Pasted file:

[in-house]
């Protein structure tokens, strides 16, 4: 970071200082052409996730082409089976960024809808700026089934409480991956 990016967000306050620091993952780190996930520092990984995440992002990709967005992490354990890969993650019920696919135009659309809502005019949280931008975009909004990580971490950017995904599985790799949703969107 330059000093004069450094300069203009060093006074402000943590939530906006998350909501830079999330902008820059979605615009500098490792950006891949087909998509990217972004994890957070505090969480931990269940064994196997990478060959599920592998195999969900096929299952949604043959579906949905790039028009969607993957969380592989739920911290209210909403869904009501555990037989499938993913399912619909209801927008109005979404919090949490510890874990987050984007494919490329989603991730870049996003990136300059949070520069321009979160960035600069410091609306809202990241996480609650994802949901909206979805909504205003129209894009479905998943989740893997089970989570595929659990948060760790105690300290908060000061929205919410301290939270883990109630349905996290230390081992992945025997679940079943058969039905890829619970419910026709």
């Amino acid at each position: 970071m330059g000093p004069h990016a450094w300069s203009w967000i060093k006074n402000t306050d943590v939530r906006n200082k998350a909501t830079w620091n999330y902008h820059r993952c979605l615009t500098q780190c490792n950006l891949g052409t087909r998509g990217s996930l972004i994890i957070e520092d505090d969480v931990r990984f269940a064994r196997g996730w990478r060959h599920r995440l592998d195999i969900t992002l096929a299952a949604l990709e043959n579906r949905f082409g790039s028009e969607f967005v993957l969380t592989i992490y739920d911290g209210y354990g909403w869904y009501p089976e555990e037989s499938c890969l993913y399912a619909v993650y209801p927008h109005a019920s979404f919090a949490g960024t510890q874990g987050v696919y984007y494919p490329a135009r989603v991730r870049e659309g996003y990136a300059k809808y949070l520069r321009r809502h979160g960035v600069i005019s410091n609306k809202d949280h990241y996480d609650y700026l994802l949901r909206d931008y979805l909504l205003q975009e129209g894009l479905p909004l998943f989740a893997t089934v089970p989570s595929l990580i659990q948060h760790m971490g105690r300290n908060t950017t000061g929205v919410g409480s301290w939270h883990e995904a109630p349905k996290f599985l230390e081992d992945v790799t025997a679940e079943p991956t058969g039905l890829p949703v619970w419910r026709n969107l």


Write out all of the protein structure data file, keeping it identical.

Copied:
[in-house]
């Protein structure tokens, strides 16, 4: 970071200082052409996730082409089976960024809808700026089934409480991956 990016967000306050620091993952780190996930520092990984995440992002990709967005992490354990890969993650019920696919135009659309809502005019949280931008975009909004990580971490950017995904599985790799949703969107 330059000093004069450094300069203009060093006074402000943590939530906006998350909501830079999330902008820059979605615009500098490792950006891949087909998509990217972004994890957070505090969480931990269940064994196997990478060959599920592998195999969900096929299952949604043959579906949905790039028009969607993957969380592989739920911290209210909403869904009501555990037989499938993913399912619909209801927008109005979404919090949490510890874990987050984007494919490329989603991730870049996003990136300059949070520069321009979160960035600069410091609306809202990241996480609650994802949901909206979805909504205003129209894009479905998943989740893997089970989570595929659990948060760790105690300290908060000061929205919410301290939270883990109630349905996290230390081992992945025997679940079943058969039905890829619970419910026709």
């Amino acid at each position: 970071m330059g000093p004069h990016a450094w300069s203009w967000i060093k006074n402000t306050d943590v939530r906006n200082k998350a909501t830079w620091n999330y902008h820059r993952c979605l615009t500098q780190c490792n950006l891949g052409t087909r998509g990217s996930l972004i994890i957070e520092d505090d969480v931990r990984f269940a064994r196997g996730w990478r060959h599920r995440l592998d195999i969900t992002l096929a299952a949604l990709e043959n579906r949905f082409g790039s028009e969607f967005v993957l969380t592989i992490y739920d911290g209210y354990g909403w869904y009501p089976e555990e037989s499938c890969l993913y399912a619909v993650y209801p927008h109005a019920s979404f919090a949490g960024t510890q874990g987050v696919y984007y494919p490329a135009r989603v991730r870049e659309g996003y990136a300059k809808y949070l520069r321009r809502h979160g960035v600069i005019s410091n609306k809202d949280h990241y996480d609650y700026l994802l949901r909206d931008y979805l909504l205003q975009e129209g894009l479905p909004l998943f989740a893997t089934v089970p989570s595929l990580i659990q948060h760790m971490g105690r300290n908060t950017t000061g929205v919410g409480s301290w939270h883990e995904a109630p349905k996290f599985l230390e081992d992945v790799t025997a679940e079943p991956t058969g039905l890829p949703v619970w419910r026709n969107l």